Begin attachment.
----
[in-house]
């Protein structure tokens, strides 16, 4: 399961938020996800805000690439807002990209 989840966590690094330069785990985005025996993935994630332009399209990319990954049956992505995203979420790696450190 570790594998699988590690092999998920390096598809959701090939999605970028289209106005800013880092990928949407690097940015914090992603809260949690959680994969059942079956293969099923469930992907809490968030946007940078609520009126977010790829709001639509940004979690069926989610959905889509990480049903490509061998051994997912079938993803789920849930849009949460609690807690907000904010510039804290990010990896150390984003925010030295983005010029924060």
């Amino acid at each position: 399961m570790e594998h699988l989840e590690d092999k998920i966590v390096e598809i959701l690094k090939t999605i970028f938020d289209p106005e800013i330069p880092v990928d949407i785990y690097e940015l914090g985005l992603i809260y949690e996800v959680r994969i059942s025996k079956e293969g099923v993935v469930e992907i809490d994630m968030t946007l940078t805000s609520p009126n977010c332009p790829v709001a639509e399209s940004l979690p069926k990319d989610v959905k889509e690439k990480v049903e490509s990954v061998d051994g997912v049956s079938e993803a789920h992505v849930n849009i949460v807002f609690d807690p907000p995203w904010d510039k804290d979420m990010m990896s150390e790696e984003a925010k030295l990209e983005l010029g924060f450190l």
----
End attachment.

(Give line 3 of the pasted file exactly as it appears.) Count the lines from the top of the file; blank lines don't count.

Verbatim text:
């Amino acid at each position: 399961m570790e594998h699988l989840e590690d092999k998920i966590v390096e598809i959701l690094k090939t999605i970028f938020d289209p106005e800013i330069p880092v990928d949407i785990y690097e940015l914090g985005l992603i809260y949690e996800v959680r994969i059942s025996k079956e293969g099923v993935v469930e992907i809490d994630m968030t946007l940078t805000s609520p009126n977010c332009p790829v709001a639509e399209s940004l979690p069926k990319d989610v959905k889509e690439k990480v049903e490509s990954v061998d051994g997912v049956s079938e993803a789920h992505v849930n849009i949460v807002f609690d807690p907000p995203w904010d510039k804290d979420m990010m990896s150390e790696e984003a925010k030295l990209e983005l010029g924060f450190l």